Measurement invariance

Measurement invariance or measurement equivalence is a statistical property of measurement that indicates that the same construct is being measured across some specified groups. For example, measurement invariance can be used to study whether a given measure is interpreted in a conceptually similar manner by respondents representing different genders or cultural backgrounds. Violations of measurement invariance may preclude meaningful interpretation of measurement data. Tests of measurement invariance are increasingly used in fields such as psychology to supplement evaluation of measurement quality rooted in classical test theory.[1]

Measurement invariance is often tested in the framework of multiple-group confirmatory factor analysis (CFA).[2] In the context of structural equation models, including CFA, measurement invariance is often termed factorial invariance.[3]

Definition

In the common factor model, measurement invariance may be defined as the following equality:

${\displaystyle f({\textit {Y}}\mid {\boldsymbol {\eta }},{\textbf {s}})=f({\textit {Y}}\mid {\boldsymbol {\eta }})}$

where ${\displaystyle f(\cdot )}$ is a distribution function, ${\displaystyle {\textit {Y}}}$ is an observed score, ${\displaystyle {\boldsymbol {\eta }}}$ is a factor score, and s denotes group membership (e.g., Caucasian=0, African American=1). Therefore, measurement invariance entails that given a subject's factor score, his or her observed score is not dependent on his or her group membership.[4]

Types of invariance

Several different types of measurement invariance can be distinguished in the common factor model for continuous outcomes:[5]

1) Equal form: The number of factors and the pattern of factor-indicator relationships are identical across groups.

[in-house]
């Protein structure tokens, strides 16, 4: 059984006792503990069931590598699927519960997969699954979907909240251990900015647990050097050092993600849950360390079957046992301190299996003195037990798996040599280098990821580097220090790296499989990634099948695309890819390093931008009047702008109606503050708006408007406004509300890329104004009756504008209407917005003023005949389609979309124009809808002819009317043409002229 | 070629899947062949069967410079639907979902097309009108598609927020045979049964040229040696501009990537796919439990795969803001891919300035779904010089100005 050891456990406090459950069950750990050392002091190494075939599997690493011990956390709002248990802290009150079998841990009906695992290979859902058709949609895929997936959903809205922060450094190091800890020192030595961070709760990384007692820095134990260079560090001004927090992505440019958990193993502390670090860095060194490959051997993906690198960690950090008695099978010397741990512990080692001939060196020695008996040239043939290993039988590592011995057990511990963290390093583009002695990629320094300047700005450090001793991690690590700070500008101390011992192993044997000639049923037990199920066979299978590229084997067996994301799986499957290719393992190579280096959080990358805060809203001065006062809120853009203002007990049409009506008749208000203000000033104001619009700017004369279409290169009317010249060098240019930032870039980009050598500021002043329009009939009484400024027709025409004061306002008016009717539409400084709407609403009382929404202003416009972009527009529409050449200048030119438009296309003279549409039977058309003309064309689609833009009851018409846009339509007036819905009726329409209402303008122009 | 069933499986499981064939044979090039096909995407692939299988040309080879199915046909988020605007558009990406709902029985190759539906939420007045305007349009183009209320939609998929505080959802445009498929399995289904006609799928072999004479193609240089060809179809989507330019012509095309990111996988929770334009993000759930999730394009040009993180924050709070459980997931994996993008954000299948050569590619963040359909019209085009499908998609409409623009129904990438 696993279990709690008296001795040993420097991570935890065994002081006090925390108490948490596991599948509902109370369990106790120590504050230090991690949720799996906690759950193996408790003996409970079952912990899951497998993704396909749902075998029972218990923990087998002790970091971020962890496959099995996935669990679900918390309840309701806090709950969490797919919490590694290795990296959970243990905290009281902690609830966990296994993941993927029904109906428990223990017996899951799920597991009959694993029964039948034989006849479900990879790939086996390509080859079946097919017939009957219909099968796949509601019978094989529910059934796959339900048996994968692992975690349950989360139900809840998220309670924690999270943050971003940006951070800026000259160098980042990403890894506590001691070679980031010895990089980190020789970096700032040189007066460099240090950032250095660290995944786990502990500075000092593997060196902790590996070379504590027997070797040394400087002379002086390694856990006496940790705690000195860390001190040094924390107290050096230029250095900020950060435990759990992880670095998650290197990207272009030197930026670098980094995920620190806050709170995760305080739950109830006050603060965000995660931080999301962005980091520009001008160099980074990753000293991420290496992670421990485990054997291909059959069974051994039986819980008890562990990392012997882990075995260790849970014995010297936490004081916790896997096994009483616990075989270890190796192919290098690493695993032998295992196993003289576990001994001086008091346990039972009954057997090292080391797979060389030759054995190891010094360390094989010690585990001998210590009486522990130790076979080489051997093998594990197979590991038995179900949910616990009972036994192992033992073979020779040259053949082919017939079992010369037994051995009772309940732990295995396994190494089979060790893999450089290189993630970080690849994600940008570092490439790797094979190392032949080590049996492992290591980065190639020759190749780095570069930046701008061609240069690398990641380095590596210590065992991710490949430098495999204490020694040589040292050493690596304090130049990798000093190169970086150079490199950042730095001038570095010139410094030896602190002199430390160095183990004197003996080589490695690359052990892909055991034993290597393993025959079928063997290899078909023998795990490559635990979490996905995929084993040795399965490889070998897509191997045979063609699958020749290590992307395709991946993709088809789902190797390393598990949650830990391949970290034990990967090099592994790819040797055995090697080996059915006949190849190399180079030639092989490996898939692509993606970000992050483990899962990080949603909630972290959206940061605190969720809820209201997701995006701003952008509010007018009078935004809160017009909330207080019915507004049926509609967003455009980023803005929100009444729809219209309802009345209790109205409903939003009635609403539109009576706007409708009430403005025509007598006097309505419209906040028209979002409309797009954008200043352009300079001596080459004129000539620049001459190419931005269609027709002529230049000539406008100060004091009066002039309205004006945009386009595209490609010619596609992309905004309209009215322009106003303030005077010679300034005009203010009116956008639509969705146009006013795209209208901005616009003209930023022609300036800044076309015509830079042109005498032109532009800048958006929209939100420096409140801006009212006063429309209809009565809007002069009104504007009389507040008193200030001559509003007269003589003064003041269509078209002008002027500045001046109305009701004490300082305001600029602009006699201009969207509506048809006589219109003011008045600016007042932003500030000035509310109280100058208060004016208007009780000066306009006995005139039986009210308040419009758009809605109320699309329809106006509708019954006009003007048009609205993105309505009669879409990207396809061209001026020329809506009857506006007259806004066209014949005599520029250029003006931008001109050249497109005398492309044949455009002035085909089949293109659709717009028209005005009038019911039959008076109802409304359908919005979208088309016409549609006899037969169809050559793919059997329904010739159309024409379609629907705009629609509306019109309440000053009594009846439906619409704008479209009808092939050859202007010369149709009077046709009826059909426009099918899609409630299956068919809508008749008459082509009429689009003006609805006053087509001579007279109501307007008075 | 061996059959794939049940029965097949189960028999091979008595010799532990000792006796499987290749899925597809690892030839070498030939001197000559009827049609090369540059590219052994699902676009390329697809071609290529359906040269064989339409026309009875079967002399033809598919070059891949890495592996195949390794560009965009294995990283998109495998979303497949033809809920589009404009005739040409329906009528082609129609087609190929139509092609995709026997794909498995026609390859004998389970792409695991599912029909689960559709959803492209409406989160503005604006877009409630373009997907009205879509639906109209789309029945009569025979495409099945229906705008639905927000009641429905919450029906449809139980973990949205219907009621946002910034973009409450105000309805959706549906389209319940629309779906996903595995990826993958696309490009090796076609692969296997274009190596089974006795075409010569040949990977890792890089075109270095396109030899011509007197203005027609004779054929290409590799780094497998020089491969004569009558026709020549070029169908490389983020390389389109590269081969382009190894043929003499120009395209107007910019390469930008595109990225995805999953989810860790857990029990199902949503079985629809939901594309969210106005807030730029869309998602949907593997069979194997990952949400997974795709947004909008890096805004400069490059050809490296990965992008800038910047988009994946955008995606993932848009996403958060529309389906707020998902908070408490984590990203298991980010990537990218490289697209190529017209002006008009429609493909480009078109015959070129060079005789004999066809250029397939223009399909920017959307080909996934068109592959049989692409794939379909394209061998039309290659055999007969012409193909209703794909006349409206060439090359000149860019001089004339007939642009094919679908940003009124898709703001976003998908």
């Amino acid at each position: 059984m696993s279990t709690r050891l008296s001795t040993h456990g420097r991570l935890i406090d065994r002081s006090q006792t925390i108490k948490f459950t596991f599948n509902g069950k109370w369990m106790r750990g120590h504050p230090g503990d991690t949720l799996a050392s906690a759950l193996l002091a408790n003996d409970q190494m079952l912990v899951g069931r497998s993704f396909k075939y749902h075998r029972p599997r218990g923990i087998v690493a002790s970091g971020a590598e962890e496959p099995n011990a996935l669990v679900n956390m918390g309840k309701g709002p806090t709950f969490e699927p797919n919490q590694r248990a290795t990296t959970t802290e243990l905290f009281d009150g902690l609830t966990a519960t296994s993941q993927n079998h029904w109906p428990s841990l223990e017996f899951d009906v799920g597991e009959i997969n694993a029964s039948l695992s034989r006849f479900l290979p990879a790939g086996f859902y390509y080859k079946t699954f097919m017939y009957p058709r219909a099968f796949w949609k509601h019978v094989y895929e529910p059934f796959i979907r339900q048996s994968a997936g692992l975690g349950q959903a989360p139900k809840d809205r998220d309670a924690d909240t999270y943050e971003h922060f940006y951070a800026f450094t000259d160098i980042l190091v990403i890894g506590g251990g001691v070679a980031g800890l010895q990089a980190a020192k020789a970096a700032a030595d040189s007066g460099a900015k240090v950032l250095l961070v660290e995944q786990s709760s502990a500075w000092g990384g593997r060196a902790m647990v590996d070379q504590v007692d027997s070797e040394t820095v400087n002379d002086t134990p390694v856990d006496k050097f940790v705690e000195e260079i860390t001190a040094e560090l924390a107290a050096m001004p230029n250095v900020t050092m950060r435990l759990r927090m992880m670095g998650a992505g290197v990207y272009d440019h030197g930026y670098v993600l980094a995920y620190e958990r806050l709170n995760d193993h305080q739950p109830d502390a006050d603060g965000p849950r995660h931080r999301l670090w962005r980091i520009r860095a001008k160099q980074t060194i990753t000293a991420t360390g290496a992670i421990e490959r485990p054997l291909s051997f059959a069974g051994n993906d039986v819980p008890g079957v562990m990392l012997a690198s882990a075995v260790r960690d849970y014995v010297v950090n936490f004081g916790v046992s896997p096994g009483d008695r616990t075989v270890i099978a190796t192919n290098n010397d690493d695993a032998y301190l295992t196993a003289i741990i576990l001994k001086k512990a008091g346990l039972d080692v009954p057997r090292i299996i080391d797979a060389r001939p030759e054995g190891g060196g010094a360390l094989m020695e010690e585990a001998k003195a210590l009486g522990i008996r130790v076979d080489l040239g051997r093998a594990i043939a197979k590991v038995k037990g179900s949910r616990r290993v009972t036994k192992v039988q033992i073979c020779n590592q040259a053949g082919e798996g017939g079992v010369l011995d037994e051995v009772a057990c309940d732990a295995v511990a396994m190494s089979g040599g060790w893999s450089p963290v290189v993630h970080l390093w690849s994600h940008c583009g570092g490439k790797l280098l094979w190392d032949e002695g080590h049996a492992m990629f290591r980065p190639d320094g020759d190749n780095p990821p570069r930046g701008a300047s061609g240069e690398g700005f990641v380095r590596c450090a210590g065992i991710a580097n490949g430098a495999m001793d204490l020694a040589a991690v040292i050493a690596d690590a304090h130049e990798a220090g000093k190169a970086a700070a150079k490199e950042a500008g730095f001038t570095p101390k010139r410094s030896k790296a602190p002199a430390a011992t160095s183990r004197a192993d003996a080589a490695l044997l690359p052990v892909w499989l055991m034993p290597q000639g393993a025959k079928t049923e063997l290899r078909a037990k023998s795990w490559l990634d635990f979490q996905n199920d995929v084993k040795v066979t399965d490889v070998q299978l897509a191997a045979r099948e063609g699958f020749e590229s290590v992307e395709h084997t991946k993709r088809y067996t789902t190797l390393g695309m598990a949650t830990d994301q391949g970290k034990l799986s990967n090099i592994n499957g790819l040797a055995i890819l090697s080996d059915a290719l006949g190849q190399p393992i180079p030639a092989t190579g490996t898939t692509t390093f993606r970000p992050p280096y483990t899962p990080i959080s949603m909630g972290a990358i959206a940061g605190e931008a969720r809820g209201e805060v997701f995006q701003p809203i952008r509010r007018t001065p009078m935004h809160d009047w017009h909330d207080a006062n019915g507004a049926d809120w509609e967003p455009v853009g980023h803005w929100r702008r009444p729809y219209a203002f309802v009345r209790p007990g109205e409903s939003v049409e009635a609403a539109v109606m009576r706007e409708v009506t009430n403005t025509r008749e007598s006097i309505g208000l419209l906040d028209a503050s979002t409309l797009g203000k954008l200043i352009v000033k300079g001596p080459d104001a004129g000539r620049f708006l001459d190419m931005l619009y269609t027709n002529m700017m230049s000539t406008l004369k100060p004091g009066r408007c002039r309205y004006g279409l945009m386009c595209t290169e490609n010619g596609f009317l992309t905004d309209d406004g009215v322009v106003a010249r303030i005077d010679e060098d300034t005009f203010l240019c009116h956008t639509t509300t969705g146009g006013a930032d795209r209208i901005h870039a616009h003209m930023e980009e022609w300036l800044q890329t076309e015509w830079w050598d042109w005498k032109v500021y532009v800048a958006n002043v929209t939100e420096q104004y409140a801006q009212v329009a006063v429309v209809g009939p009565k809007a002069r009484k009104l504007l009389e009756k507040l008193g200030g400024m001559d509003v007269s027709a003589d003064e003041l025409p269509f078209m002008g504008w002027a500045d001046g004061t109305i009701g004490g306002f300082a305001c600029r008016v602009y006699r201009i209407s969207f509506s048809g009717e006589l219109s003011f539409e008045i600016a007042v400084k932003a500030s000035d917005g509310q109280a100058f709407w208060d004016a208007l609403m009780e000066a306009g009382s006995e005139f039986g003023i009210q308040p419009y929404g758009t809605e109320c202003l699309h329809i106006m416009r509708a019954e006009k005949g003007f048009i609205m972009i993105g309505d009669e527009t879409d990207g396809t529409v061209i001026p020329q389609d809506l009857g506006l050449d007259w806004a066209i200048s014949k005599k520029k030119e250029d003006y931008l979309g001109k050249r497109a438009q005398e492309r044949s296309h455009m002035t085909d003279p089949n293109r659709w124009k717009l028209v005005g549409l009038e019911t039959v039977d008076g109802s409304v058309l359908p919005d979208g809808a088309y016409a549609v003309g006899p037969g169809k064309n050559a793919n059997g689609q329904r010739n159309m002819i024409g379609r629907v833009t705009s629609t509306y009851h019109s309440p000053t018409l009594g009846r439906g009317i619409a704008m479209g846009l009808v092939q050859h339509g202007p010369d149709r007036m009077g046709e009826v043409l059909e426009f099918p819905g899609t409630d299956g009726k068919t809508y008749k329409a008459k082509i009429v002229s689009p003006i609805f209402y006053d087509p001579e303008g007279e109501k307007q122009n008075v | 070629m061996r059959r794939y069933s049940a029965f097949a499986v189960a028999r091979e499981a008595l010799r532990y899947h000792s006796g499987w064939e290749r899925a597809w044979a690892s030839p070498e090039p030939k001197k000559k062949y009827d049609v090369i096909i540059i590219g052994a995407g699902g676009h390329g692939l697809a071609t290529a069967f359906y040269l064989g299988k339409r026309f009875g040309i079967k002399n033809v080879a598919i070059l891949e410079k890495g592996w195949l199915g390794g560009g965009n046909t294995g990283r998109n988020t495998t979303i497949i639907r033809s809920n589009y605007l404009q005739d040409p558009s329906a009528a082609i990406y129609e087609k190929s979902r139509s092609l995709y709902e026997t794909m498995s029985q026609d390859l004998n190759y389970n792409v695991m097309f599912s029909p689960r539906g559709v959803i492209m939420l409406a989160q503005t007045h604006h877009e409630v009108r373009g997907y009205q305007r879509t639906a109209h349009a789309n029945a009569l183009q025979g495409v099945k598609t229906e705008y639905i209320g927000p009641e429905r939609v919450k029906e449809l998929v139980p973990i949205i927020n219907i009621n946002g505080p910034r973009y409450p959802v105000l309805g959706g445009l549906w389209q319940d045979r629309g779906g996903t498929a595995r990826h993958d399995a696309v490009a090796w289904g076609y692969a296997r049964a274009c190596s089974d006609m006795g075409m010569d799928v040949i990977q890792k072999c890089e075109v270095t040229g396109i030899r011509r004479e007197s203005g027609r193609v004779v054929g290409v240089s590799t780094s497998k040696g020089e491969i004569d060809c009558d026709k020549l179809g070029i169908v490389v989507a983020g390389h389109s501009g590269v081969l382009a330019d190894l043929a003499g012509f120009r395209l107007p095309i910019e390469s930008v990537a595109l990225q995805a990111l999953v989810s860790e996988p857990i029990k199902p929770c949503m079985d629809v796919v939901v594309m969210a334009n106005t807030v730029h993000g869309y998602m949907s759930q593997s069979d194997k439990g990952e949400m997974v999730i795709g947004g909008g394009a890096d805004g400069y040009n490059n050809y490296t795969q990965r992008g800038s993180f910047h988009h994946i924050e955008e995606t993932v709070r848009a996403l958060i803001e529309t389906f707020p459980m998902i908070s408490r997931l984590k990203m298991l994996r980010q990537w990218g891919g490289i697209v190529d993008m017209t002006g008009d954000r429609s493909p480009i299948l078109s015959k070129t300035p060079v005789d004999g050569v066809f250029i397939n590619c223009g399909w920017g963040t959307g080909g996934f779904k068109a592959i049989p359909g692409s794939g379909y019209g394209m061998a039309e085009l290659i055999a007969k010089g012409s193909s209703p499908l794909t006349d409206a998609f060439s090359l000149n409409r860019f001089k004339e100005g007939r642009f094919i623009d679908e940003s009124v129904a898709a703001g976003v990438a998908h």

3) Equal intercepts: When observed scores are regressed on each factor, the intercepts are equal across groups.
4) Equal residual variances: The residual variances of the observed scores not accounted for by the factors are equal across groups.

The same typology can be generalized to the discrete outcomes case:

1) Equal form: The number of factors and the pattern of factor-indicator relationships are identical across groups.
3) Equal thresholds: When observed scores are regressed on each factor, the thresholds are equal across groups.
4) Equal residual variances: The residual variances of the observed scores not accounted for by the factors are equal across groups.

Each of these conditions corresponds to a multiple-group confirmatory factor model with specific constraints. The tenability of each model can be tested statistically by using a likelihood ratio test or other indices of fit. Meaningful comparisons between groups usually require that all four conditions are met, which is known as strict measurement invariance. However, strict measurement invariance rarely holds in applied context.[6] Usually, this is tested by sequentially introducing additional constraints starting from the equal form condition and eventually proceeding to the equal residuals condition if the fit of the model does not deteriorate in the meantime.

Tests for invariance

Although there is need for further research on the application of various invariance tests and their respective criteria across diverse testing conditions, two approaches are common among applied researchers. For each model being compared (e.g., Equal form, Equal Intercepts) a χ2 fit statistic is iteratively estimated from the minimization of the difference between the model implied mean and covariance matrices and the observed mean and covariance matrices.[7] As long as the models under comparison are nested, the difference between the χ2 values and their respective degrees of freedom of any two CFA models of varying levels of invariance follows a χ2 distribution (diff χ2) and as such, can be inspected for significance as an indication of whether increasingly restrictive models produce appreciable changes in model-data fit.[7] However, there is some evidence the diff χ2 is sensitive to factors unrelated to changes in invariance targeted constraints (e.g., sample size).[8] As a result, researchers are also recommended to use the difference between the comparative fit index (ΔCFI) of two models specified to investigate measurement invariance. When the difference between the CFIs of two models of varying levels of measurement invariance (e.g., equal forms versus equal loadings) is greater than 0.01, then invariance in likely untenable.[8] It is important to note that the CFI values being subtracted are expected to come from nested models as in the case of diff χ2 testing;[9] however, there is indication that applied researchers rarely take this into consideration when applying the CFI test.[10]